Posted May 21, 2013

Chargers’ Freeney addition creates more questions than answers

San Diego Chargers
Dwight Freeney struggled in 2012, his first season as a 3-4 OLB. (Paul Sancya/AP)

Dwight Freeney struggled in 2012, his first season as a 3-4 OLB. (Paul Sancya/AP)

If the San Diego Chargers could find any silver lining in Melvin Ingram’s extremely unfortunate ACL tear, it was that two veteran pass rushers — Dwight Freeney and John Abraham — still sat unsigned on the free-agent market. The Chargers wasted little time snatching up the 33-year-old Freeney, who will take Ingram’s spot at outside linebacker and provide a veteran voice to a relatively young defense.

But here’s the rub: Not only do the Chargers have to show they can adjust their defense to get Freeney in his preferred 4-3 set, they also still have numerous holes elsewhere on the roster.

Freeney said all the right things last offseason when the Colts’ new coaching staff transitioned to a 3-4 look. The results on the field never met expectations, though. After being hobbled by a high-ankle sprain early, Freeney finished the year with 5.0 sacks (his lowest total since registering 3.5 while missing seven games in 2007) and a career-low 12 tackles.

It was a bit of a lost season for the longtime Colt.

San Diego’s challenge will be to get him back in a situation he is more comfortable with — Freeney notched 102.5 sacks over 10 Indianapolis seasons playing defensive end in a 4-3. Does San Diego have the horses to be successful with a hybrid 3-4/4-3 defense?

Sliding to a 4-3 look with Freeney at DE might create other problems. The responsibilities of the three current starting linemen (Corey Liuget, Kendall Reyes and Cam Thomas) would be different, and San Diego would either have to adjust to a nickel package or fit its 3-4 linebacking pieces into a varied scheme. The latter choice could be difficult, since neither Manti Te’o nor Donald Butler really looks capable of playing outside and Jarret Johnson is more of a two-down player.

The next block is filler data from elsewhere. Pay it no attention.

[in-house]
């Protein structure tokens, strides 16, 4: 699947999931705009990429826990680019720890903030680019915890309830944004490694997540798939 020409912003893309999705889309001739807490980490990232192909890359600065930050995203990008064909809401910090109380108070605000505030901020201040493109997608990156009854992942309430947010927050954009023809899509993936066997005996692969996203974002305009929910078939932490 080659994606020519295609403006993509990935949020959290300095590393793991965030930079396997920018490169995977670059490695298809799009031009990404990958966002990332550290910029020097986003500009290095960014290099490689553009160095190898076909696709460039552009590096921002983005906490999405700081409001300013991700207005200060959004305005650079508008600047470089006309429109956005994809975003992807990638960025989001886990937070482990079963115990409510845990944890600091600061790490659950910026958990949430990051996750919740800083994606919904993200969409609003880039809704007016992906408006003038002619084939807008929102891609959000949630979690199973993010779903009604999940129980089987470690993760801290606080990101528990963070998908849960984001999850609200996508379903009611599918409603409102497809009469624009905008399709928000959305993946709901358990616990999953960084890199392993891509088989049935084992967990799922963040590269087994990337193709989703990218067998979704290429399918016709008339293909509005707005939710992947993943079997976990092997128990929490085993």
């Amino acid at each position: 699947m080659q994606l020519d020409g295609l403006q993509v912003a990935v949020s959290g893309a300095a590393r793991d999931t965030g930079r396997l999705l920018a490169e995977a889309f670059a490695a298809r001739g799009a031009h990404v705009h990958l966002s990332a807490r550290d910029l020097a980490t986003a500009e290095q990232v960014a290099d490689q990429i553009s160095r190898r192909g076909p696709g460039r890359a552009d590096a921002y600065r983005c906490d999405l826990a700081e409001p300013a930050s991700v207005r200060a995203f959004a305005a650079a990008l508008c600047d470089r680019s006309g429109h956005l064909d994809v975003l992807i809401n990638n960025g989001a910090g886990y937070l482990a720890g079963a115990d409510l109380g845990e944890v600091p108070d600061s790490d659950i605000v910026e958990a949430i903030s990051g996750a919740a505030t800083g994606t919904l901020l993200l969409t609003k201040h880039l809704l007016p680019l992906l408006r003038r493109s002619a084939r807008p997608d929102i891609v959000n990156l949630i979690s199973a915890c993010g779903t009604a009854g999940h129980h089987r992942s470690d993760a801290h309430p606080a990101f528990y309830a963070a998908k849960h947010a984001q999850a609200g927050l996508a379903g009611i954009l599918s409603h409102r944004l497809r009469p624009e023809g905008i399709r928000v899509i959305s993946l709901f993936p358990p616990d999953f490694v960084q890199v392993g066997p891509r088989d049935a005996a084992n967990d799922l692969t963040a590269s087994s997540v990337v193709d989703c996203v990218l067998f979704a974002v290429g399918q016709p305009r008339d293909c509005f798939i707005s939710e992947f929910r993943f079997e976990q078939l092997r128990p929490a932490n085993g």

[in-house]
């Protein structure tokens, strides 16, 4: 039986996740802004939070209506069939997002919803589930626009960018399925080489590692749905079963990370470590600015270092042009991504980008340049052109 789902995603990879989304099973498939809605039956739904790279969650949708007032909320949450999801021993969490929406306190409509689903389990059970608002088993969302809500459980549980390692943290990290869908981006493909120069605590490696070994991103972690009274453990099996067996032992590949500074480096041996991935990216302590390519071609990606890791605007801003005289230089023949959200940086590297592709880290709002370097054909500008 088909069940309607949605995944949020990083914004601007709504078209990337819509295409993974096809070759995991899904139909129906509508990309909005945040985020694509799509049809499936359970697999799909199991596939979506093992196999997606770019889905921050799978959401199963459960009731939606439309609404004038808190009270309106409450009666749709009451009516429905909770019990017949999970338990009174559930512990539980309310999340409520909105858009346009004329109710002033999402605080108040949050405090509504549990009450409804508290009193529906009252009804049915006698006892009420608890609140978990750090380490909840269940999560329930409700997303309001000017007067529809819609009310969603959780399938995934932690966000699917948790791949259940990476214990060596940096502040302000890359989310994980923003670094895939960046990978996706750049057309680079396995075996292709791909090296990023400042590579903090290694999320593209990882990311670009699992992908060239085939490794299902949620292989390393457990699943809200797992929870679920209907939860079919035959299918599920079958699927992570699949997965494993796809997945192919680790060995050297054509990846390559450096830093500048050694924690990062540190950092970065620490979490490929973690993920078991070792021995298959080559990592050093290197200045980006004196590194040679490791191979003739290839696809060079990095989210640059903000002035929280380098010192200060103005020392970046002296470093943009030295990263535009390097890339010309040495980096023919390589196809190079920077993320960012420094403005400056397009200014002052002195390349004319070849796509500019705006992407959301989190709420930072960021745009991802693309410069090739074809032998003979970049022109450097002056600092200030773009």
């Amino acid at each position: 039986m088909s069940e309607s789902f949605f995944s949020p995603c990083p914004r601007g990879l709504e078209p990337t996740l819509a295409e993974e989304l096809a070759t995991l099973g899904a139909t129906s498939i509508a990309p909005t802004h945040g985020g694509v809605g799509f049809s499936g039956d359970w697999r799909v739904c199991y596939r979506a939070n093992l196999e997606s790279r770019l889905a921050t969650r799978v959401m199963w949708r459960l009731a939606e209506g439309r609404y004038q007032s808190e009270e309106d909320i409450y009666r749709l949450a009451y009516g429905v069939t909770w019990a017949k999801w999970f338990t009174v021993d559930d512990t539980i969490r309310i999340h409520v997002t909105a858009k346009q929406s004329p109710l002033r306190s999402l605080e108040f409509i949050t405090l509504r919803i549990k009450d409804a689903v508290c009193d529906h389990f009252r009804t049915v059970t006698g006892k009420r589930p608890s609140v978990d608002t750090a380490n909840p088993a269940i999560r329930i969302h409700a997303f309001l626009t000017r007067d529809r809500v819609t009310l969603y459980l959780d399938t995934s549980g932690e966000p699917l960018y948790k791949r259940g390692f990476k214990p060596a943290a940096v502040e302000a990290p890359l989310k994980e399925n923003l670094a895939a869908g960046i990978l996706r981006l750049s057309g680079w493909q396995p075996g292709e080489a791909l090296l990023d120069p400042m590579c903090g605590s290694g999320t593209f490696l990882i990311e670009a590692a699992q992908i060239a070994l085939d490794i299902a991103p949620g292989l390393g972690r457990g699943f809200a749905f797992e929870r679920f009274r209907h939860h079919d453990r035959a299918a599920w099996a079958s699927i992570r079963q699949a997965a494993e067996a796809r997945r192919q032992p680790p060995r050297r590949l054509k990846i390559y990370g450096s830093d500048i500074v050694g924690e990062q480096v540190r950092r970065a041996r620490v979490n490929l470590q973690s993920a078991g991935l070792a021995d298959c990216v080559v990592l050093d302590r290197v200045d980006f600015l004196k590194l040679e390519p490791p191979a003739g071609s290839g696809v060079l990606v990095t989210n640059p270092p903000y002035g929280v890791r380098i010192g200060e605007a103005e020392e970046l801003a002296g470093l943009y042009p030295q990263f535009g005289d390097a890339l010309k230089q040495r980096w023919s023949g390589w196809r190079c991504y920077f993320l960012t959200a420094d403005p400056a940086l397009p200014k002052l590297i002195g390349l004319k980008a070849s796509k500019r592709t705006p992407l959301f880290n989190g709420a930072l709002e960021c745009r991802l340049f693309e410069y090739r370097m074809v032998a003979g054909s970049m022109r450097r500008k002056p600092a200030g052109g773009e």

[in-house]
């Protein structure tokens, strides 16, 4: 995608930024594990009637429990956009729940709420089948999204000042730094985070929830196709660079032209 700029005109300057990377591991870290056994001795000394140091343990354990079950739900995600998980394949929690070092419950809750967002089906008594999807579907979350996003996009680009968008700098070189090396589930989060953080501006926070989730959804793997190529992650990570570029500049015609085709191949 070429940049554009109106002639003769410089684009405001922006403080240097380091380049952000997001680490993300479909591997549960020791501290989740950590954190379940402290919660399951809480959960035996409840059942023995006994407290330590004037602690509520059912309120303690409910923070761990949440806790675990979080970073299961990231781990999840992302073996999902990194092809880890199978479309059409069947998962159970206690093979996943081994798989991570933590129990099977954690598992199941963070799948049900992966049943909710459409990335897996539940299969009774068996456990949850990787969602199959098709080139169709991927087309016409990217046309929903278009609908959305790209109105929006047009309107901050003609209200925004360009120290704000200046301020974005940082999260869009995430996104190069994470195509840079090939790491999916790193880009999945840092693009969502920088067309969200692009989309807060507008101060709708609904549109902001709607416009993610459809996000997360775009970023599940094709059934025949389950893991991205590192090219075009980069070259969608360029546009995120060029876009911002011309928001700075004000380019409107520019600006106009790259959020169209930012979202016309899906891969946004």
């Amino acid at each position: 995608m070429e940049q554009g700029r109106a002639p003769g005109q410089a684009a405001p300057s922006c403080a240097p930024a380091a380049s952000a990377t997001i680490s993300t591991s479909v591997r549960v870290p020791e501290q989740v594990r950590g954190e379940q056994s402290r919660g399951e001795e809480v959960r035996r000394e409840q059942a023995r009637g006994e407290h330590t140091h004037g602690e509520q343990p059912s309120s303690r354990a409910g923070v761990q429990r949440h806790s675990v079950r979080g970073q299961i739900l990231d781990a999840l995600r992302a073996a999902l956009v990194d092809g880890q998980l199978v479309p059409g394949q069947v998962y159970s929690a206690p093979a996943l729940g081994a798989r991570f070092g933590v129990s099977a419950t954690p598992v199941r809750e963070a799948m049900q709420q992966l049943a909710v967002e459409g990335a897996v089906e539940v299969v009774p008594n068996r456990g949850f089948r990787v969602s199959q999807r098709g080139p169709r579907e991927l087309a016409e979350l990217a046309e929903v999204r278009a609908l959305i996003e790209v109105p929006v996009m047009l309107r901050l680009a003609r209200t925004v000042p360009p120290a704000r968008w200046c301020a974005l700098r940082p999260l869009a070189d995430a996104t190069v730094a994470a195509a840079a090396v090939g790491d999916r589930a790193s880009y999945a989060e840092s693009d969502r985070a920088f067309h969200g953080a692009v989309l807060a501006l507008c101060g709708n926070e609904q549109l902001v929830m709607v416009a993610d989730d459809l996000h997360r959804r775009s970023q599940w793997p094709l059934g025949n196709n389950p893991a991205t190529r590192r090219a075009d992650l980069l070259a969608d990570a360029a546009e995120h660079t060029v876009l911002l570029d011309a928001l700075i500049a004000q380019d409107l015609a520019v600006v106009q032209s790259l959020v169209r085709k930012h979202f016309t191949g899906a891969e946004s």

Which brings us to talking point No. 2 from above: The Chargers’ lingering needs elsewhere. Freeney (or a player with similar pass-rush abilities) became a must-have after Ingram was lost for the season. However, San Diego has been less aggressive elsewhere on its roster, leaving question marks at …

Wide receiver: The Chargers are putting a lot of faith in third-round pick Keenan Allen (who’s coming off a knee injury) and their underachieving lot from last season, which includes Malcom Floyd, Danario Alexander, Vincent Brown, Robert Meachem and Eddie Royal. While Philip Rivers continues to take most of the heat when this team falters, he had very little help in the passing game last season.

Offensive line: Rookie D.J. Fluker should step in and start at right tackle, but does anyone in San Diego really feel comfortable with the remainder of this situation? If the season started today, the Chargers probably would line up the highly inconsistent King Dunlap at left tackle and journeyman Chad Rinehart at left guard — reliable guard Louis Vasquez left in free agency and joined the rival Broncos.

The Chargers reportedly have been in the mix for free-agent tackle Max Starks, though nothing has come of that pursuit yet. Fluker was the only draft choice the Chargers made up front, focusing elsewhere for the final six rounds. That decision could backfire.

Cornerback: Gone is the 2012 (and 2011 and 2010) starting duo of Antoine Cason and Quentin Jammer. For now, their replacements are Derek Cox, a free-agent signing who graded out as the 71st-best corner in football last season on Pro Football Focus; Shareece Wright, a 2011 third-round pick with zero career starts under his belt; 2013 fifth-rounder Steve Williams, who surprised just about everyone by declaring for the draft following his junior year; and Johnny Patrick, claimed off waivers from New Orleans.

Is that group stout enough to hold up against, for example, Denver’s high-powered aerial attack?

Running back: Ryan Mathews still has to prove that he’s capable of staying healthy and being a No. 1 back. He has just two (fairly cheap) years left on his current contract, so time is running out in that quest. None of the backs behind him — Danny Woodhead, Ronnie Brown or 2012 seventh-rounder Edwin Baker — are guys that you’d want to base a game plan around, either.